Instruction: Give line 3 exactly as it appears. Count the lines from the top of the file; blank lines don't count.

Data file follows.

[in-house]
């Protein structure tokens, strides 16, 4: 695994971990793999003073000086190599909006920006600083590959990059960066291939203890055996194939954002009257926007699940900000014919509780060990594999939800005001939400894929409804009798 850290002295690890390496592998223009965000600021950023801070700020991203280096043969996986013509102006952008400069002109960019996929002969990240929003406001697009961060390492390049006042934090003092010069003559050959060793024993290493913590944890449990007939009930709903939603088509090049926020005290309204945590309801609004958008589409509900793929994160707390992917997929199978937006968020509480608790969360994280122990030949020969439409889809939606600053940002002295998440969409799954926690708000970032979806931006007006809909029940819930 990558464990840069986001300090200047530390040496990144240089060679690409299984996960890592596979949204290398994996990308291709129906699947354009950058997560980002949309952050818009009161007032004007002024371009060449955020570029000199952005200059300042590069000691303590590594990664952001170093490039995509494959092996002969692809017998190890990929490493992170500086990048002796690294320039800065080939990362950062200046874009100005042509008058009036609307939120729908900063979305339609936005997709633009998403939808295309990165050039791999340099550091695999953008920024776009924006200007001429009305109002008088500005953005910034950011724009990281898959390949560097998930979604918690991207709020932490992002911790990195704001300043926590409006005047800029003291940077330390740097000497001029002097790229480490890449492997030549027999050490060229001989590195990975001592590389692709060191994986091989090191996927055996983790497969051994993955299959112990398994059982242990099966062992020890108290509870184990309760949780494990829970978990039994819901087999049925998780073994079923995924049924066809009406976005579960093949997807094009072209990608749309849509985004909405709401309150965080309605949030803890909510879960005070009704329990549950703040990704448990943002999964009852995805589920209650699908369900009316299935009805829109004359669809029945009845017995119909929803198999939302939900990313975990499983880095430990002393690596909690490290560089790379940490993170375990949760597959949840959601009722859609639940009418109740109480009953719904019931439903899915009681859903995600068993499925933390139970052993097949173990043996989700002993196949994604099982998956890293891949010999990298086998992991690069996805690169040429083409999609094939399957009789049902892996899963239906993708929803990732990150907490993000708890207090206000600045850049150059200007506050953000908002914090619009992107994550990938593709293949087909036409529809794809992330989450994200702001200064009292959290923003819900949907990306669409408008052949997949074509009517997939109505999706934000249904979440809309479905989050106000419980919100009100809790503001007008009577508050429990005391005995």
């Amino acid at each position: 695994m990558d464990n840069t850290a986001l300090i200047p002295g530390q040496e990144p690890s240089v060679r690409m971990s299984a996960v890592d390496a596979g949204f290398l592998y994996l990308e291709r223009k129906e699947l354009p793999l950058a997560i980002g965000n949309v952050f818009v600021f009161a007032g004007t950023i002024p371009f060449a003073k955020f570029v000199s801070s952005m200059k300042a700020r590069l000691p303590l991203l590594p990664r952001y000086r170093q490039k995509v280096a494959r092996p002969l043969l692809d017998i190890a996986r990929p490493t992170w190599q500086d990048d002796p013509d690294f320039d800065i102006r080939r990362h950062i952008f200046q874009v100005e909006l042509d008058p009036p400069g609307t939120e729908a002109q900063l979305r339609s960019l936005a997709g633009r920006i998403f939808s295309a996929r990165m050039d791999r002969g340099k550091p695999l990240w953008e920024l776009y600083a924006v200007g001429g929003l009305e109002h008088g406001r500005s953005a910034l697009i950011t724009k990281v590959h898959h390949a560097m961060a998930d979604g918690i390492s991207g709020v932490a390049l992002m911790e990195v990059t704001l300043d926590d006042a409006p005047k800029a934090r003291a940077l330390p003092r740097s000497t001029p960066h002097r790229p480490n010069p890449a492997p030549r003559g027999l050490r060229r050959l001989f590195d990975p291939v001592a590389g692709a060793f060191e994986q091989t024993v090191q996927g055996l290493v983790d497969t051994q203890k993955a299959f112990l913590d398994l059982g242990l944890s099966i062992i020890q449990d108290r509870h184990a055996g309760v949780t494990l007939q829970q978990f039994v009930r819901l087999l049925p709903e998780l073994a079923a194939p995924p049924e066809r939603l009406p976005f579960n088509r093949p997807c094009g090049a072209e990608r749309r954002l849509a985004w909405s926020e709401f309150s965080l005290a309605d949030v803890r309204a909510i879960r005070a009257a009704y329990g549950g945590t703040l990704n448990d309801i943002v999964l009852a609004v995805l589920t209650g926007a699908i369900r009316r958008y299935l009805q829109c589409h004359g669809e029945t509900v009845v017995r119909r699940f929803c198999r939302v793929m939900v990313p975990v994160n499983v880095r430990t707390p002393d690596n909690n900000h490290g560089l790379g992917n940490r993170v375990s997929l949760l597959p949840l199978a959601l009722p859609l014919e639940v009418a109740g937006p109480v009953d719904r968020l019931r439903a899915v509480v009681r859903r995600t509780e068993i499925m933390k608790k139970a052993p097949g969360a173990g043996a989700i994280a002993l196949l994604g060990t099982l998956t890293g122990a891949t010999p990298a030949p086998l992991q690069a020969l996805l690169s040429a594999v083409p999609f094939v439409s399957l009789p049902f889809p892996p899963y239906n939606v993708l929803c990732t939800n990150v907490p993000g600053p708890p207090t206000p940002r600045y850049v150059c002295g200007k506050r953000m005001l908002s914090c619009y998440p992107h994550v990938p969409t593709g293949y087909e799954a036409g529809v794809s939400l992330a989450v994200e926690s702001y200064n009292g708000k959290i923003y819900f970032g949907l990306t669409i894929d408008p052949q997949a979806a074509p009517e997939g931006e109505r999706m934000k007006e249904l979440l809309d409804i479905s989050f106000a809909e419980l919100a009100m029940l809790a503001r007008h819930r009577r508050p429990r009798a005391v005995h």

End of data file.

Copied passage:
């Amino acid at each position: 695994m990558d464990n840069t850290a986001l300090i200047p002295g530390q040496e990144p690890s240089v060679r690409m971990s299984a996960v890592d390496a596979g949204f290398l592998y994996l990308e291709r223009k129906e699947l354009p793999l950058a997560i980002g965000n949309v952050f818009v600021f009161a007032g004007t950023i002024p371009f060449a003073k955020f570029v000199s801070s952005m200059k300042a700020r590069l000691p303590l991203l590594p990664r952001y000086r170093q490039k995509v280096a494959r092996p002969l043969l692809d017998i190890a996986r990929p490493t992170w190599q500086d990048d002796p013509d690294f320039d800065i102006r080939r990362h950062i952008f200046q874009v100005e909006l042509d008058p009036p400069g609307t939120e729908a002109q900063l979305r339609s960019l936005a997709g633009r920006i998403f939808s295309a996929r990165m050039d791999r002969g340099k550091p695999l990240w953008e920024l776009y600083a924006v200007g001429g929003l009305e109002h008088g406001r500005s953005a910034l697009i950011t724009k990281v590959h898959h390949a560097m961060a998930d979604g918690i390492s991207g709020v932490a390049l992002m911790e990195v990059t704001l300043d926590d006042a409006p005047k800029a934090r003291a940077l330390p003092r740097s000497t001029p960066h002097r790229p480490n010069p890449a492997p030549r003559g027999l050490r060229r050959l001989f590195d990975p291939v001592a590389g692709a060793f060191e994986q091989t024993v090191q996927g055996l290493v983790d497969t051994q203890k993955a299959f112990l913590d398994l059982g242990l944890s099966i062992i020890q449990d108290r509870h184990a055996g309760v949780t494990l007939q829970q978990f039994v009930r819901l087999l049925p709903e998780l073994a079923a194939p995924p049924e066809r939603l009406p976005f579960n088509r093949p997807c094009g090049a072209e990608r749309r954002l849509a985004w909405s926020e709401f309150s965080l005290a309605d949030v803890r309204a909510i879960r005070a009257a009704y329990g549950g945590t703040l990704n448990d309801i943002v999964l009852a609004v995805l589920t209650g926007a699908i369900r009316r958008y299935l009805q829109c589409h004359g669809e029945t509900v009845v017995r119909r699940f929803c198999r939302v793929m939900v990313p975990v994160n499983v880095r430990t707390p002393d690596n909690n900000h490290g560089l790379g992917n940490r993170v375990s997929l949760l597959p949840l199978a959601l009722p859609l014919e639940v009418a109740g937006p109480v009953d719904r968020l019931r439903a899915v509480v009681r859903r995600t509780e068993i499925m933390k608790k139970a052993p097949g969360a173990g043996a989700i994280a002993l196949l994604g060990t099982l998956t890293g122990a891949t010999p990298a030949p086998l992991q690069a020969l996805l690169s040429a594999v083409p999609f094939v439409s399957l009789p049902f889809p892996p899963y239906n939606v993708l929803c990732t939800n990150v907490p993000g600053p708890p207090t206000p940002r600045y850049v150059c002295g200007k506050r953000m005001l908002s914090c619009y998440p992107h994550v990938p969409t593709g293949y087909e799954a036409g529809v794809s939400l992330a989450v994200e926690s702001y200064n009292g708000k959290i923003y819900f970032g949907l990306t669409i894929d408008p052949q997949a979806a074509p009517e997939g931006e109505r999706m934000k007006e249904l979440l809309d409804i479905s989050f106000a809909e419980l919100a009100m029940l809790a503001r007008h819930r009577r508050p429990r009798a005391v005995h």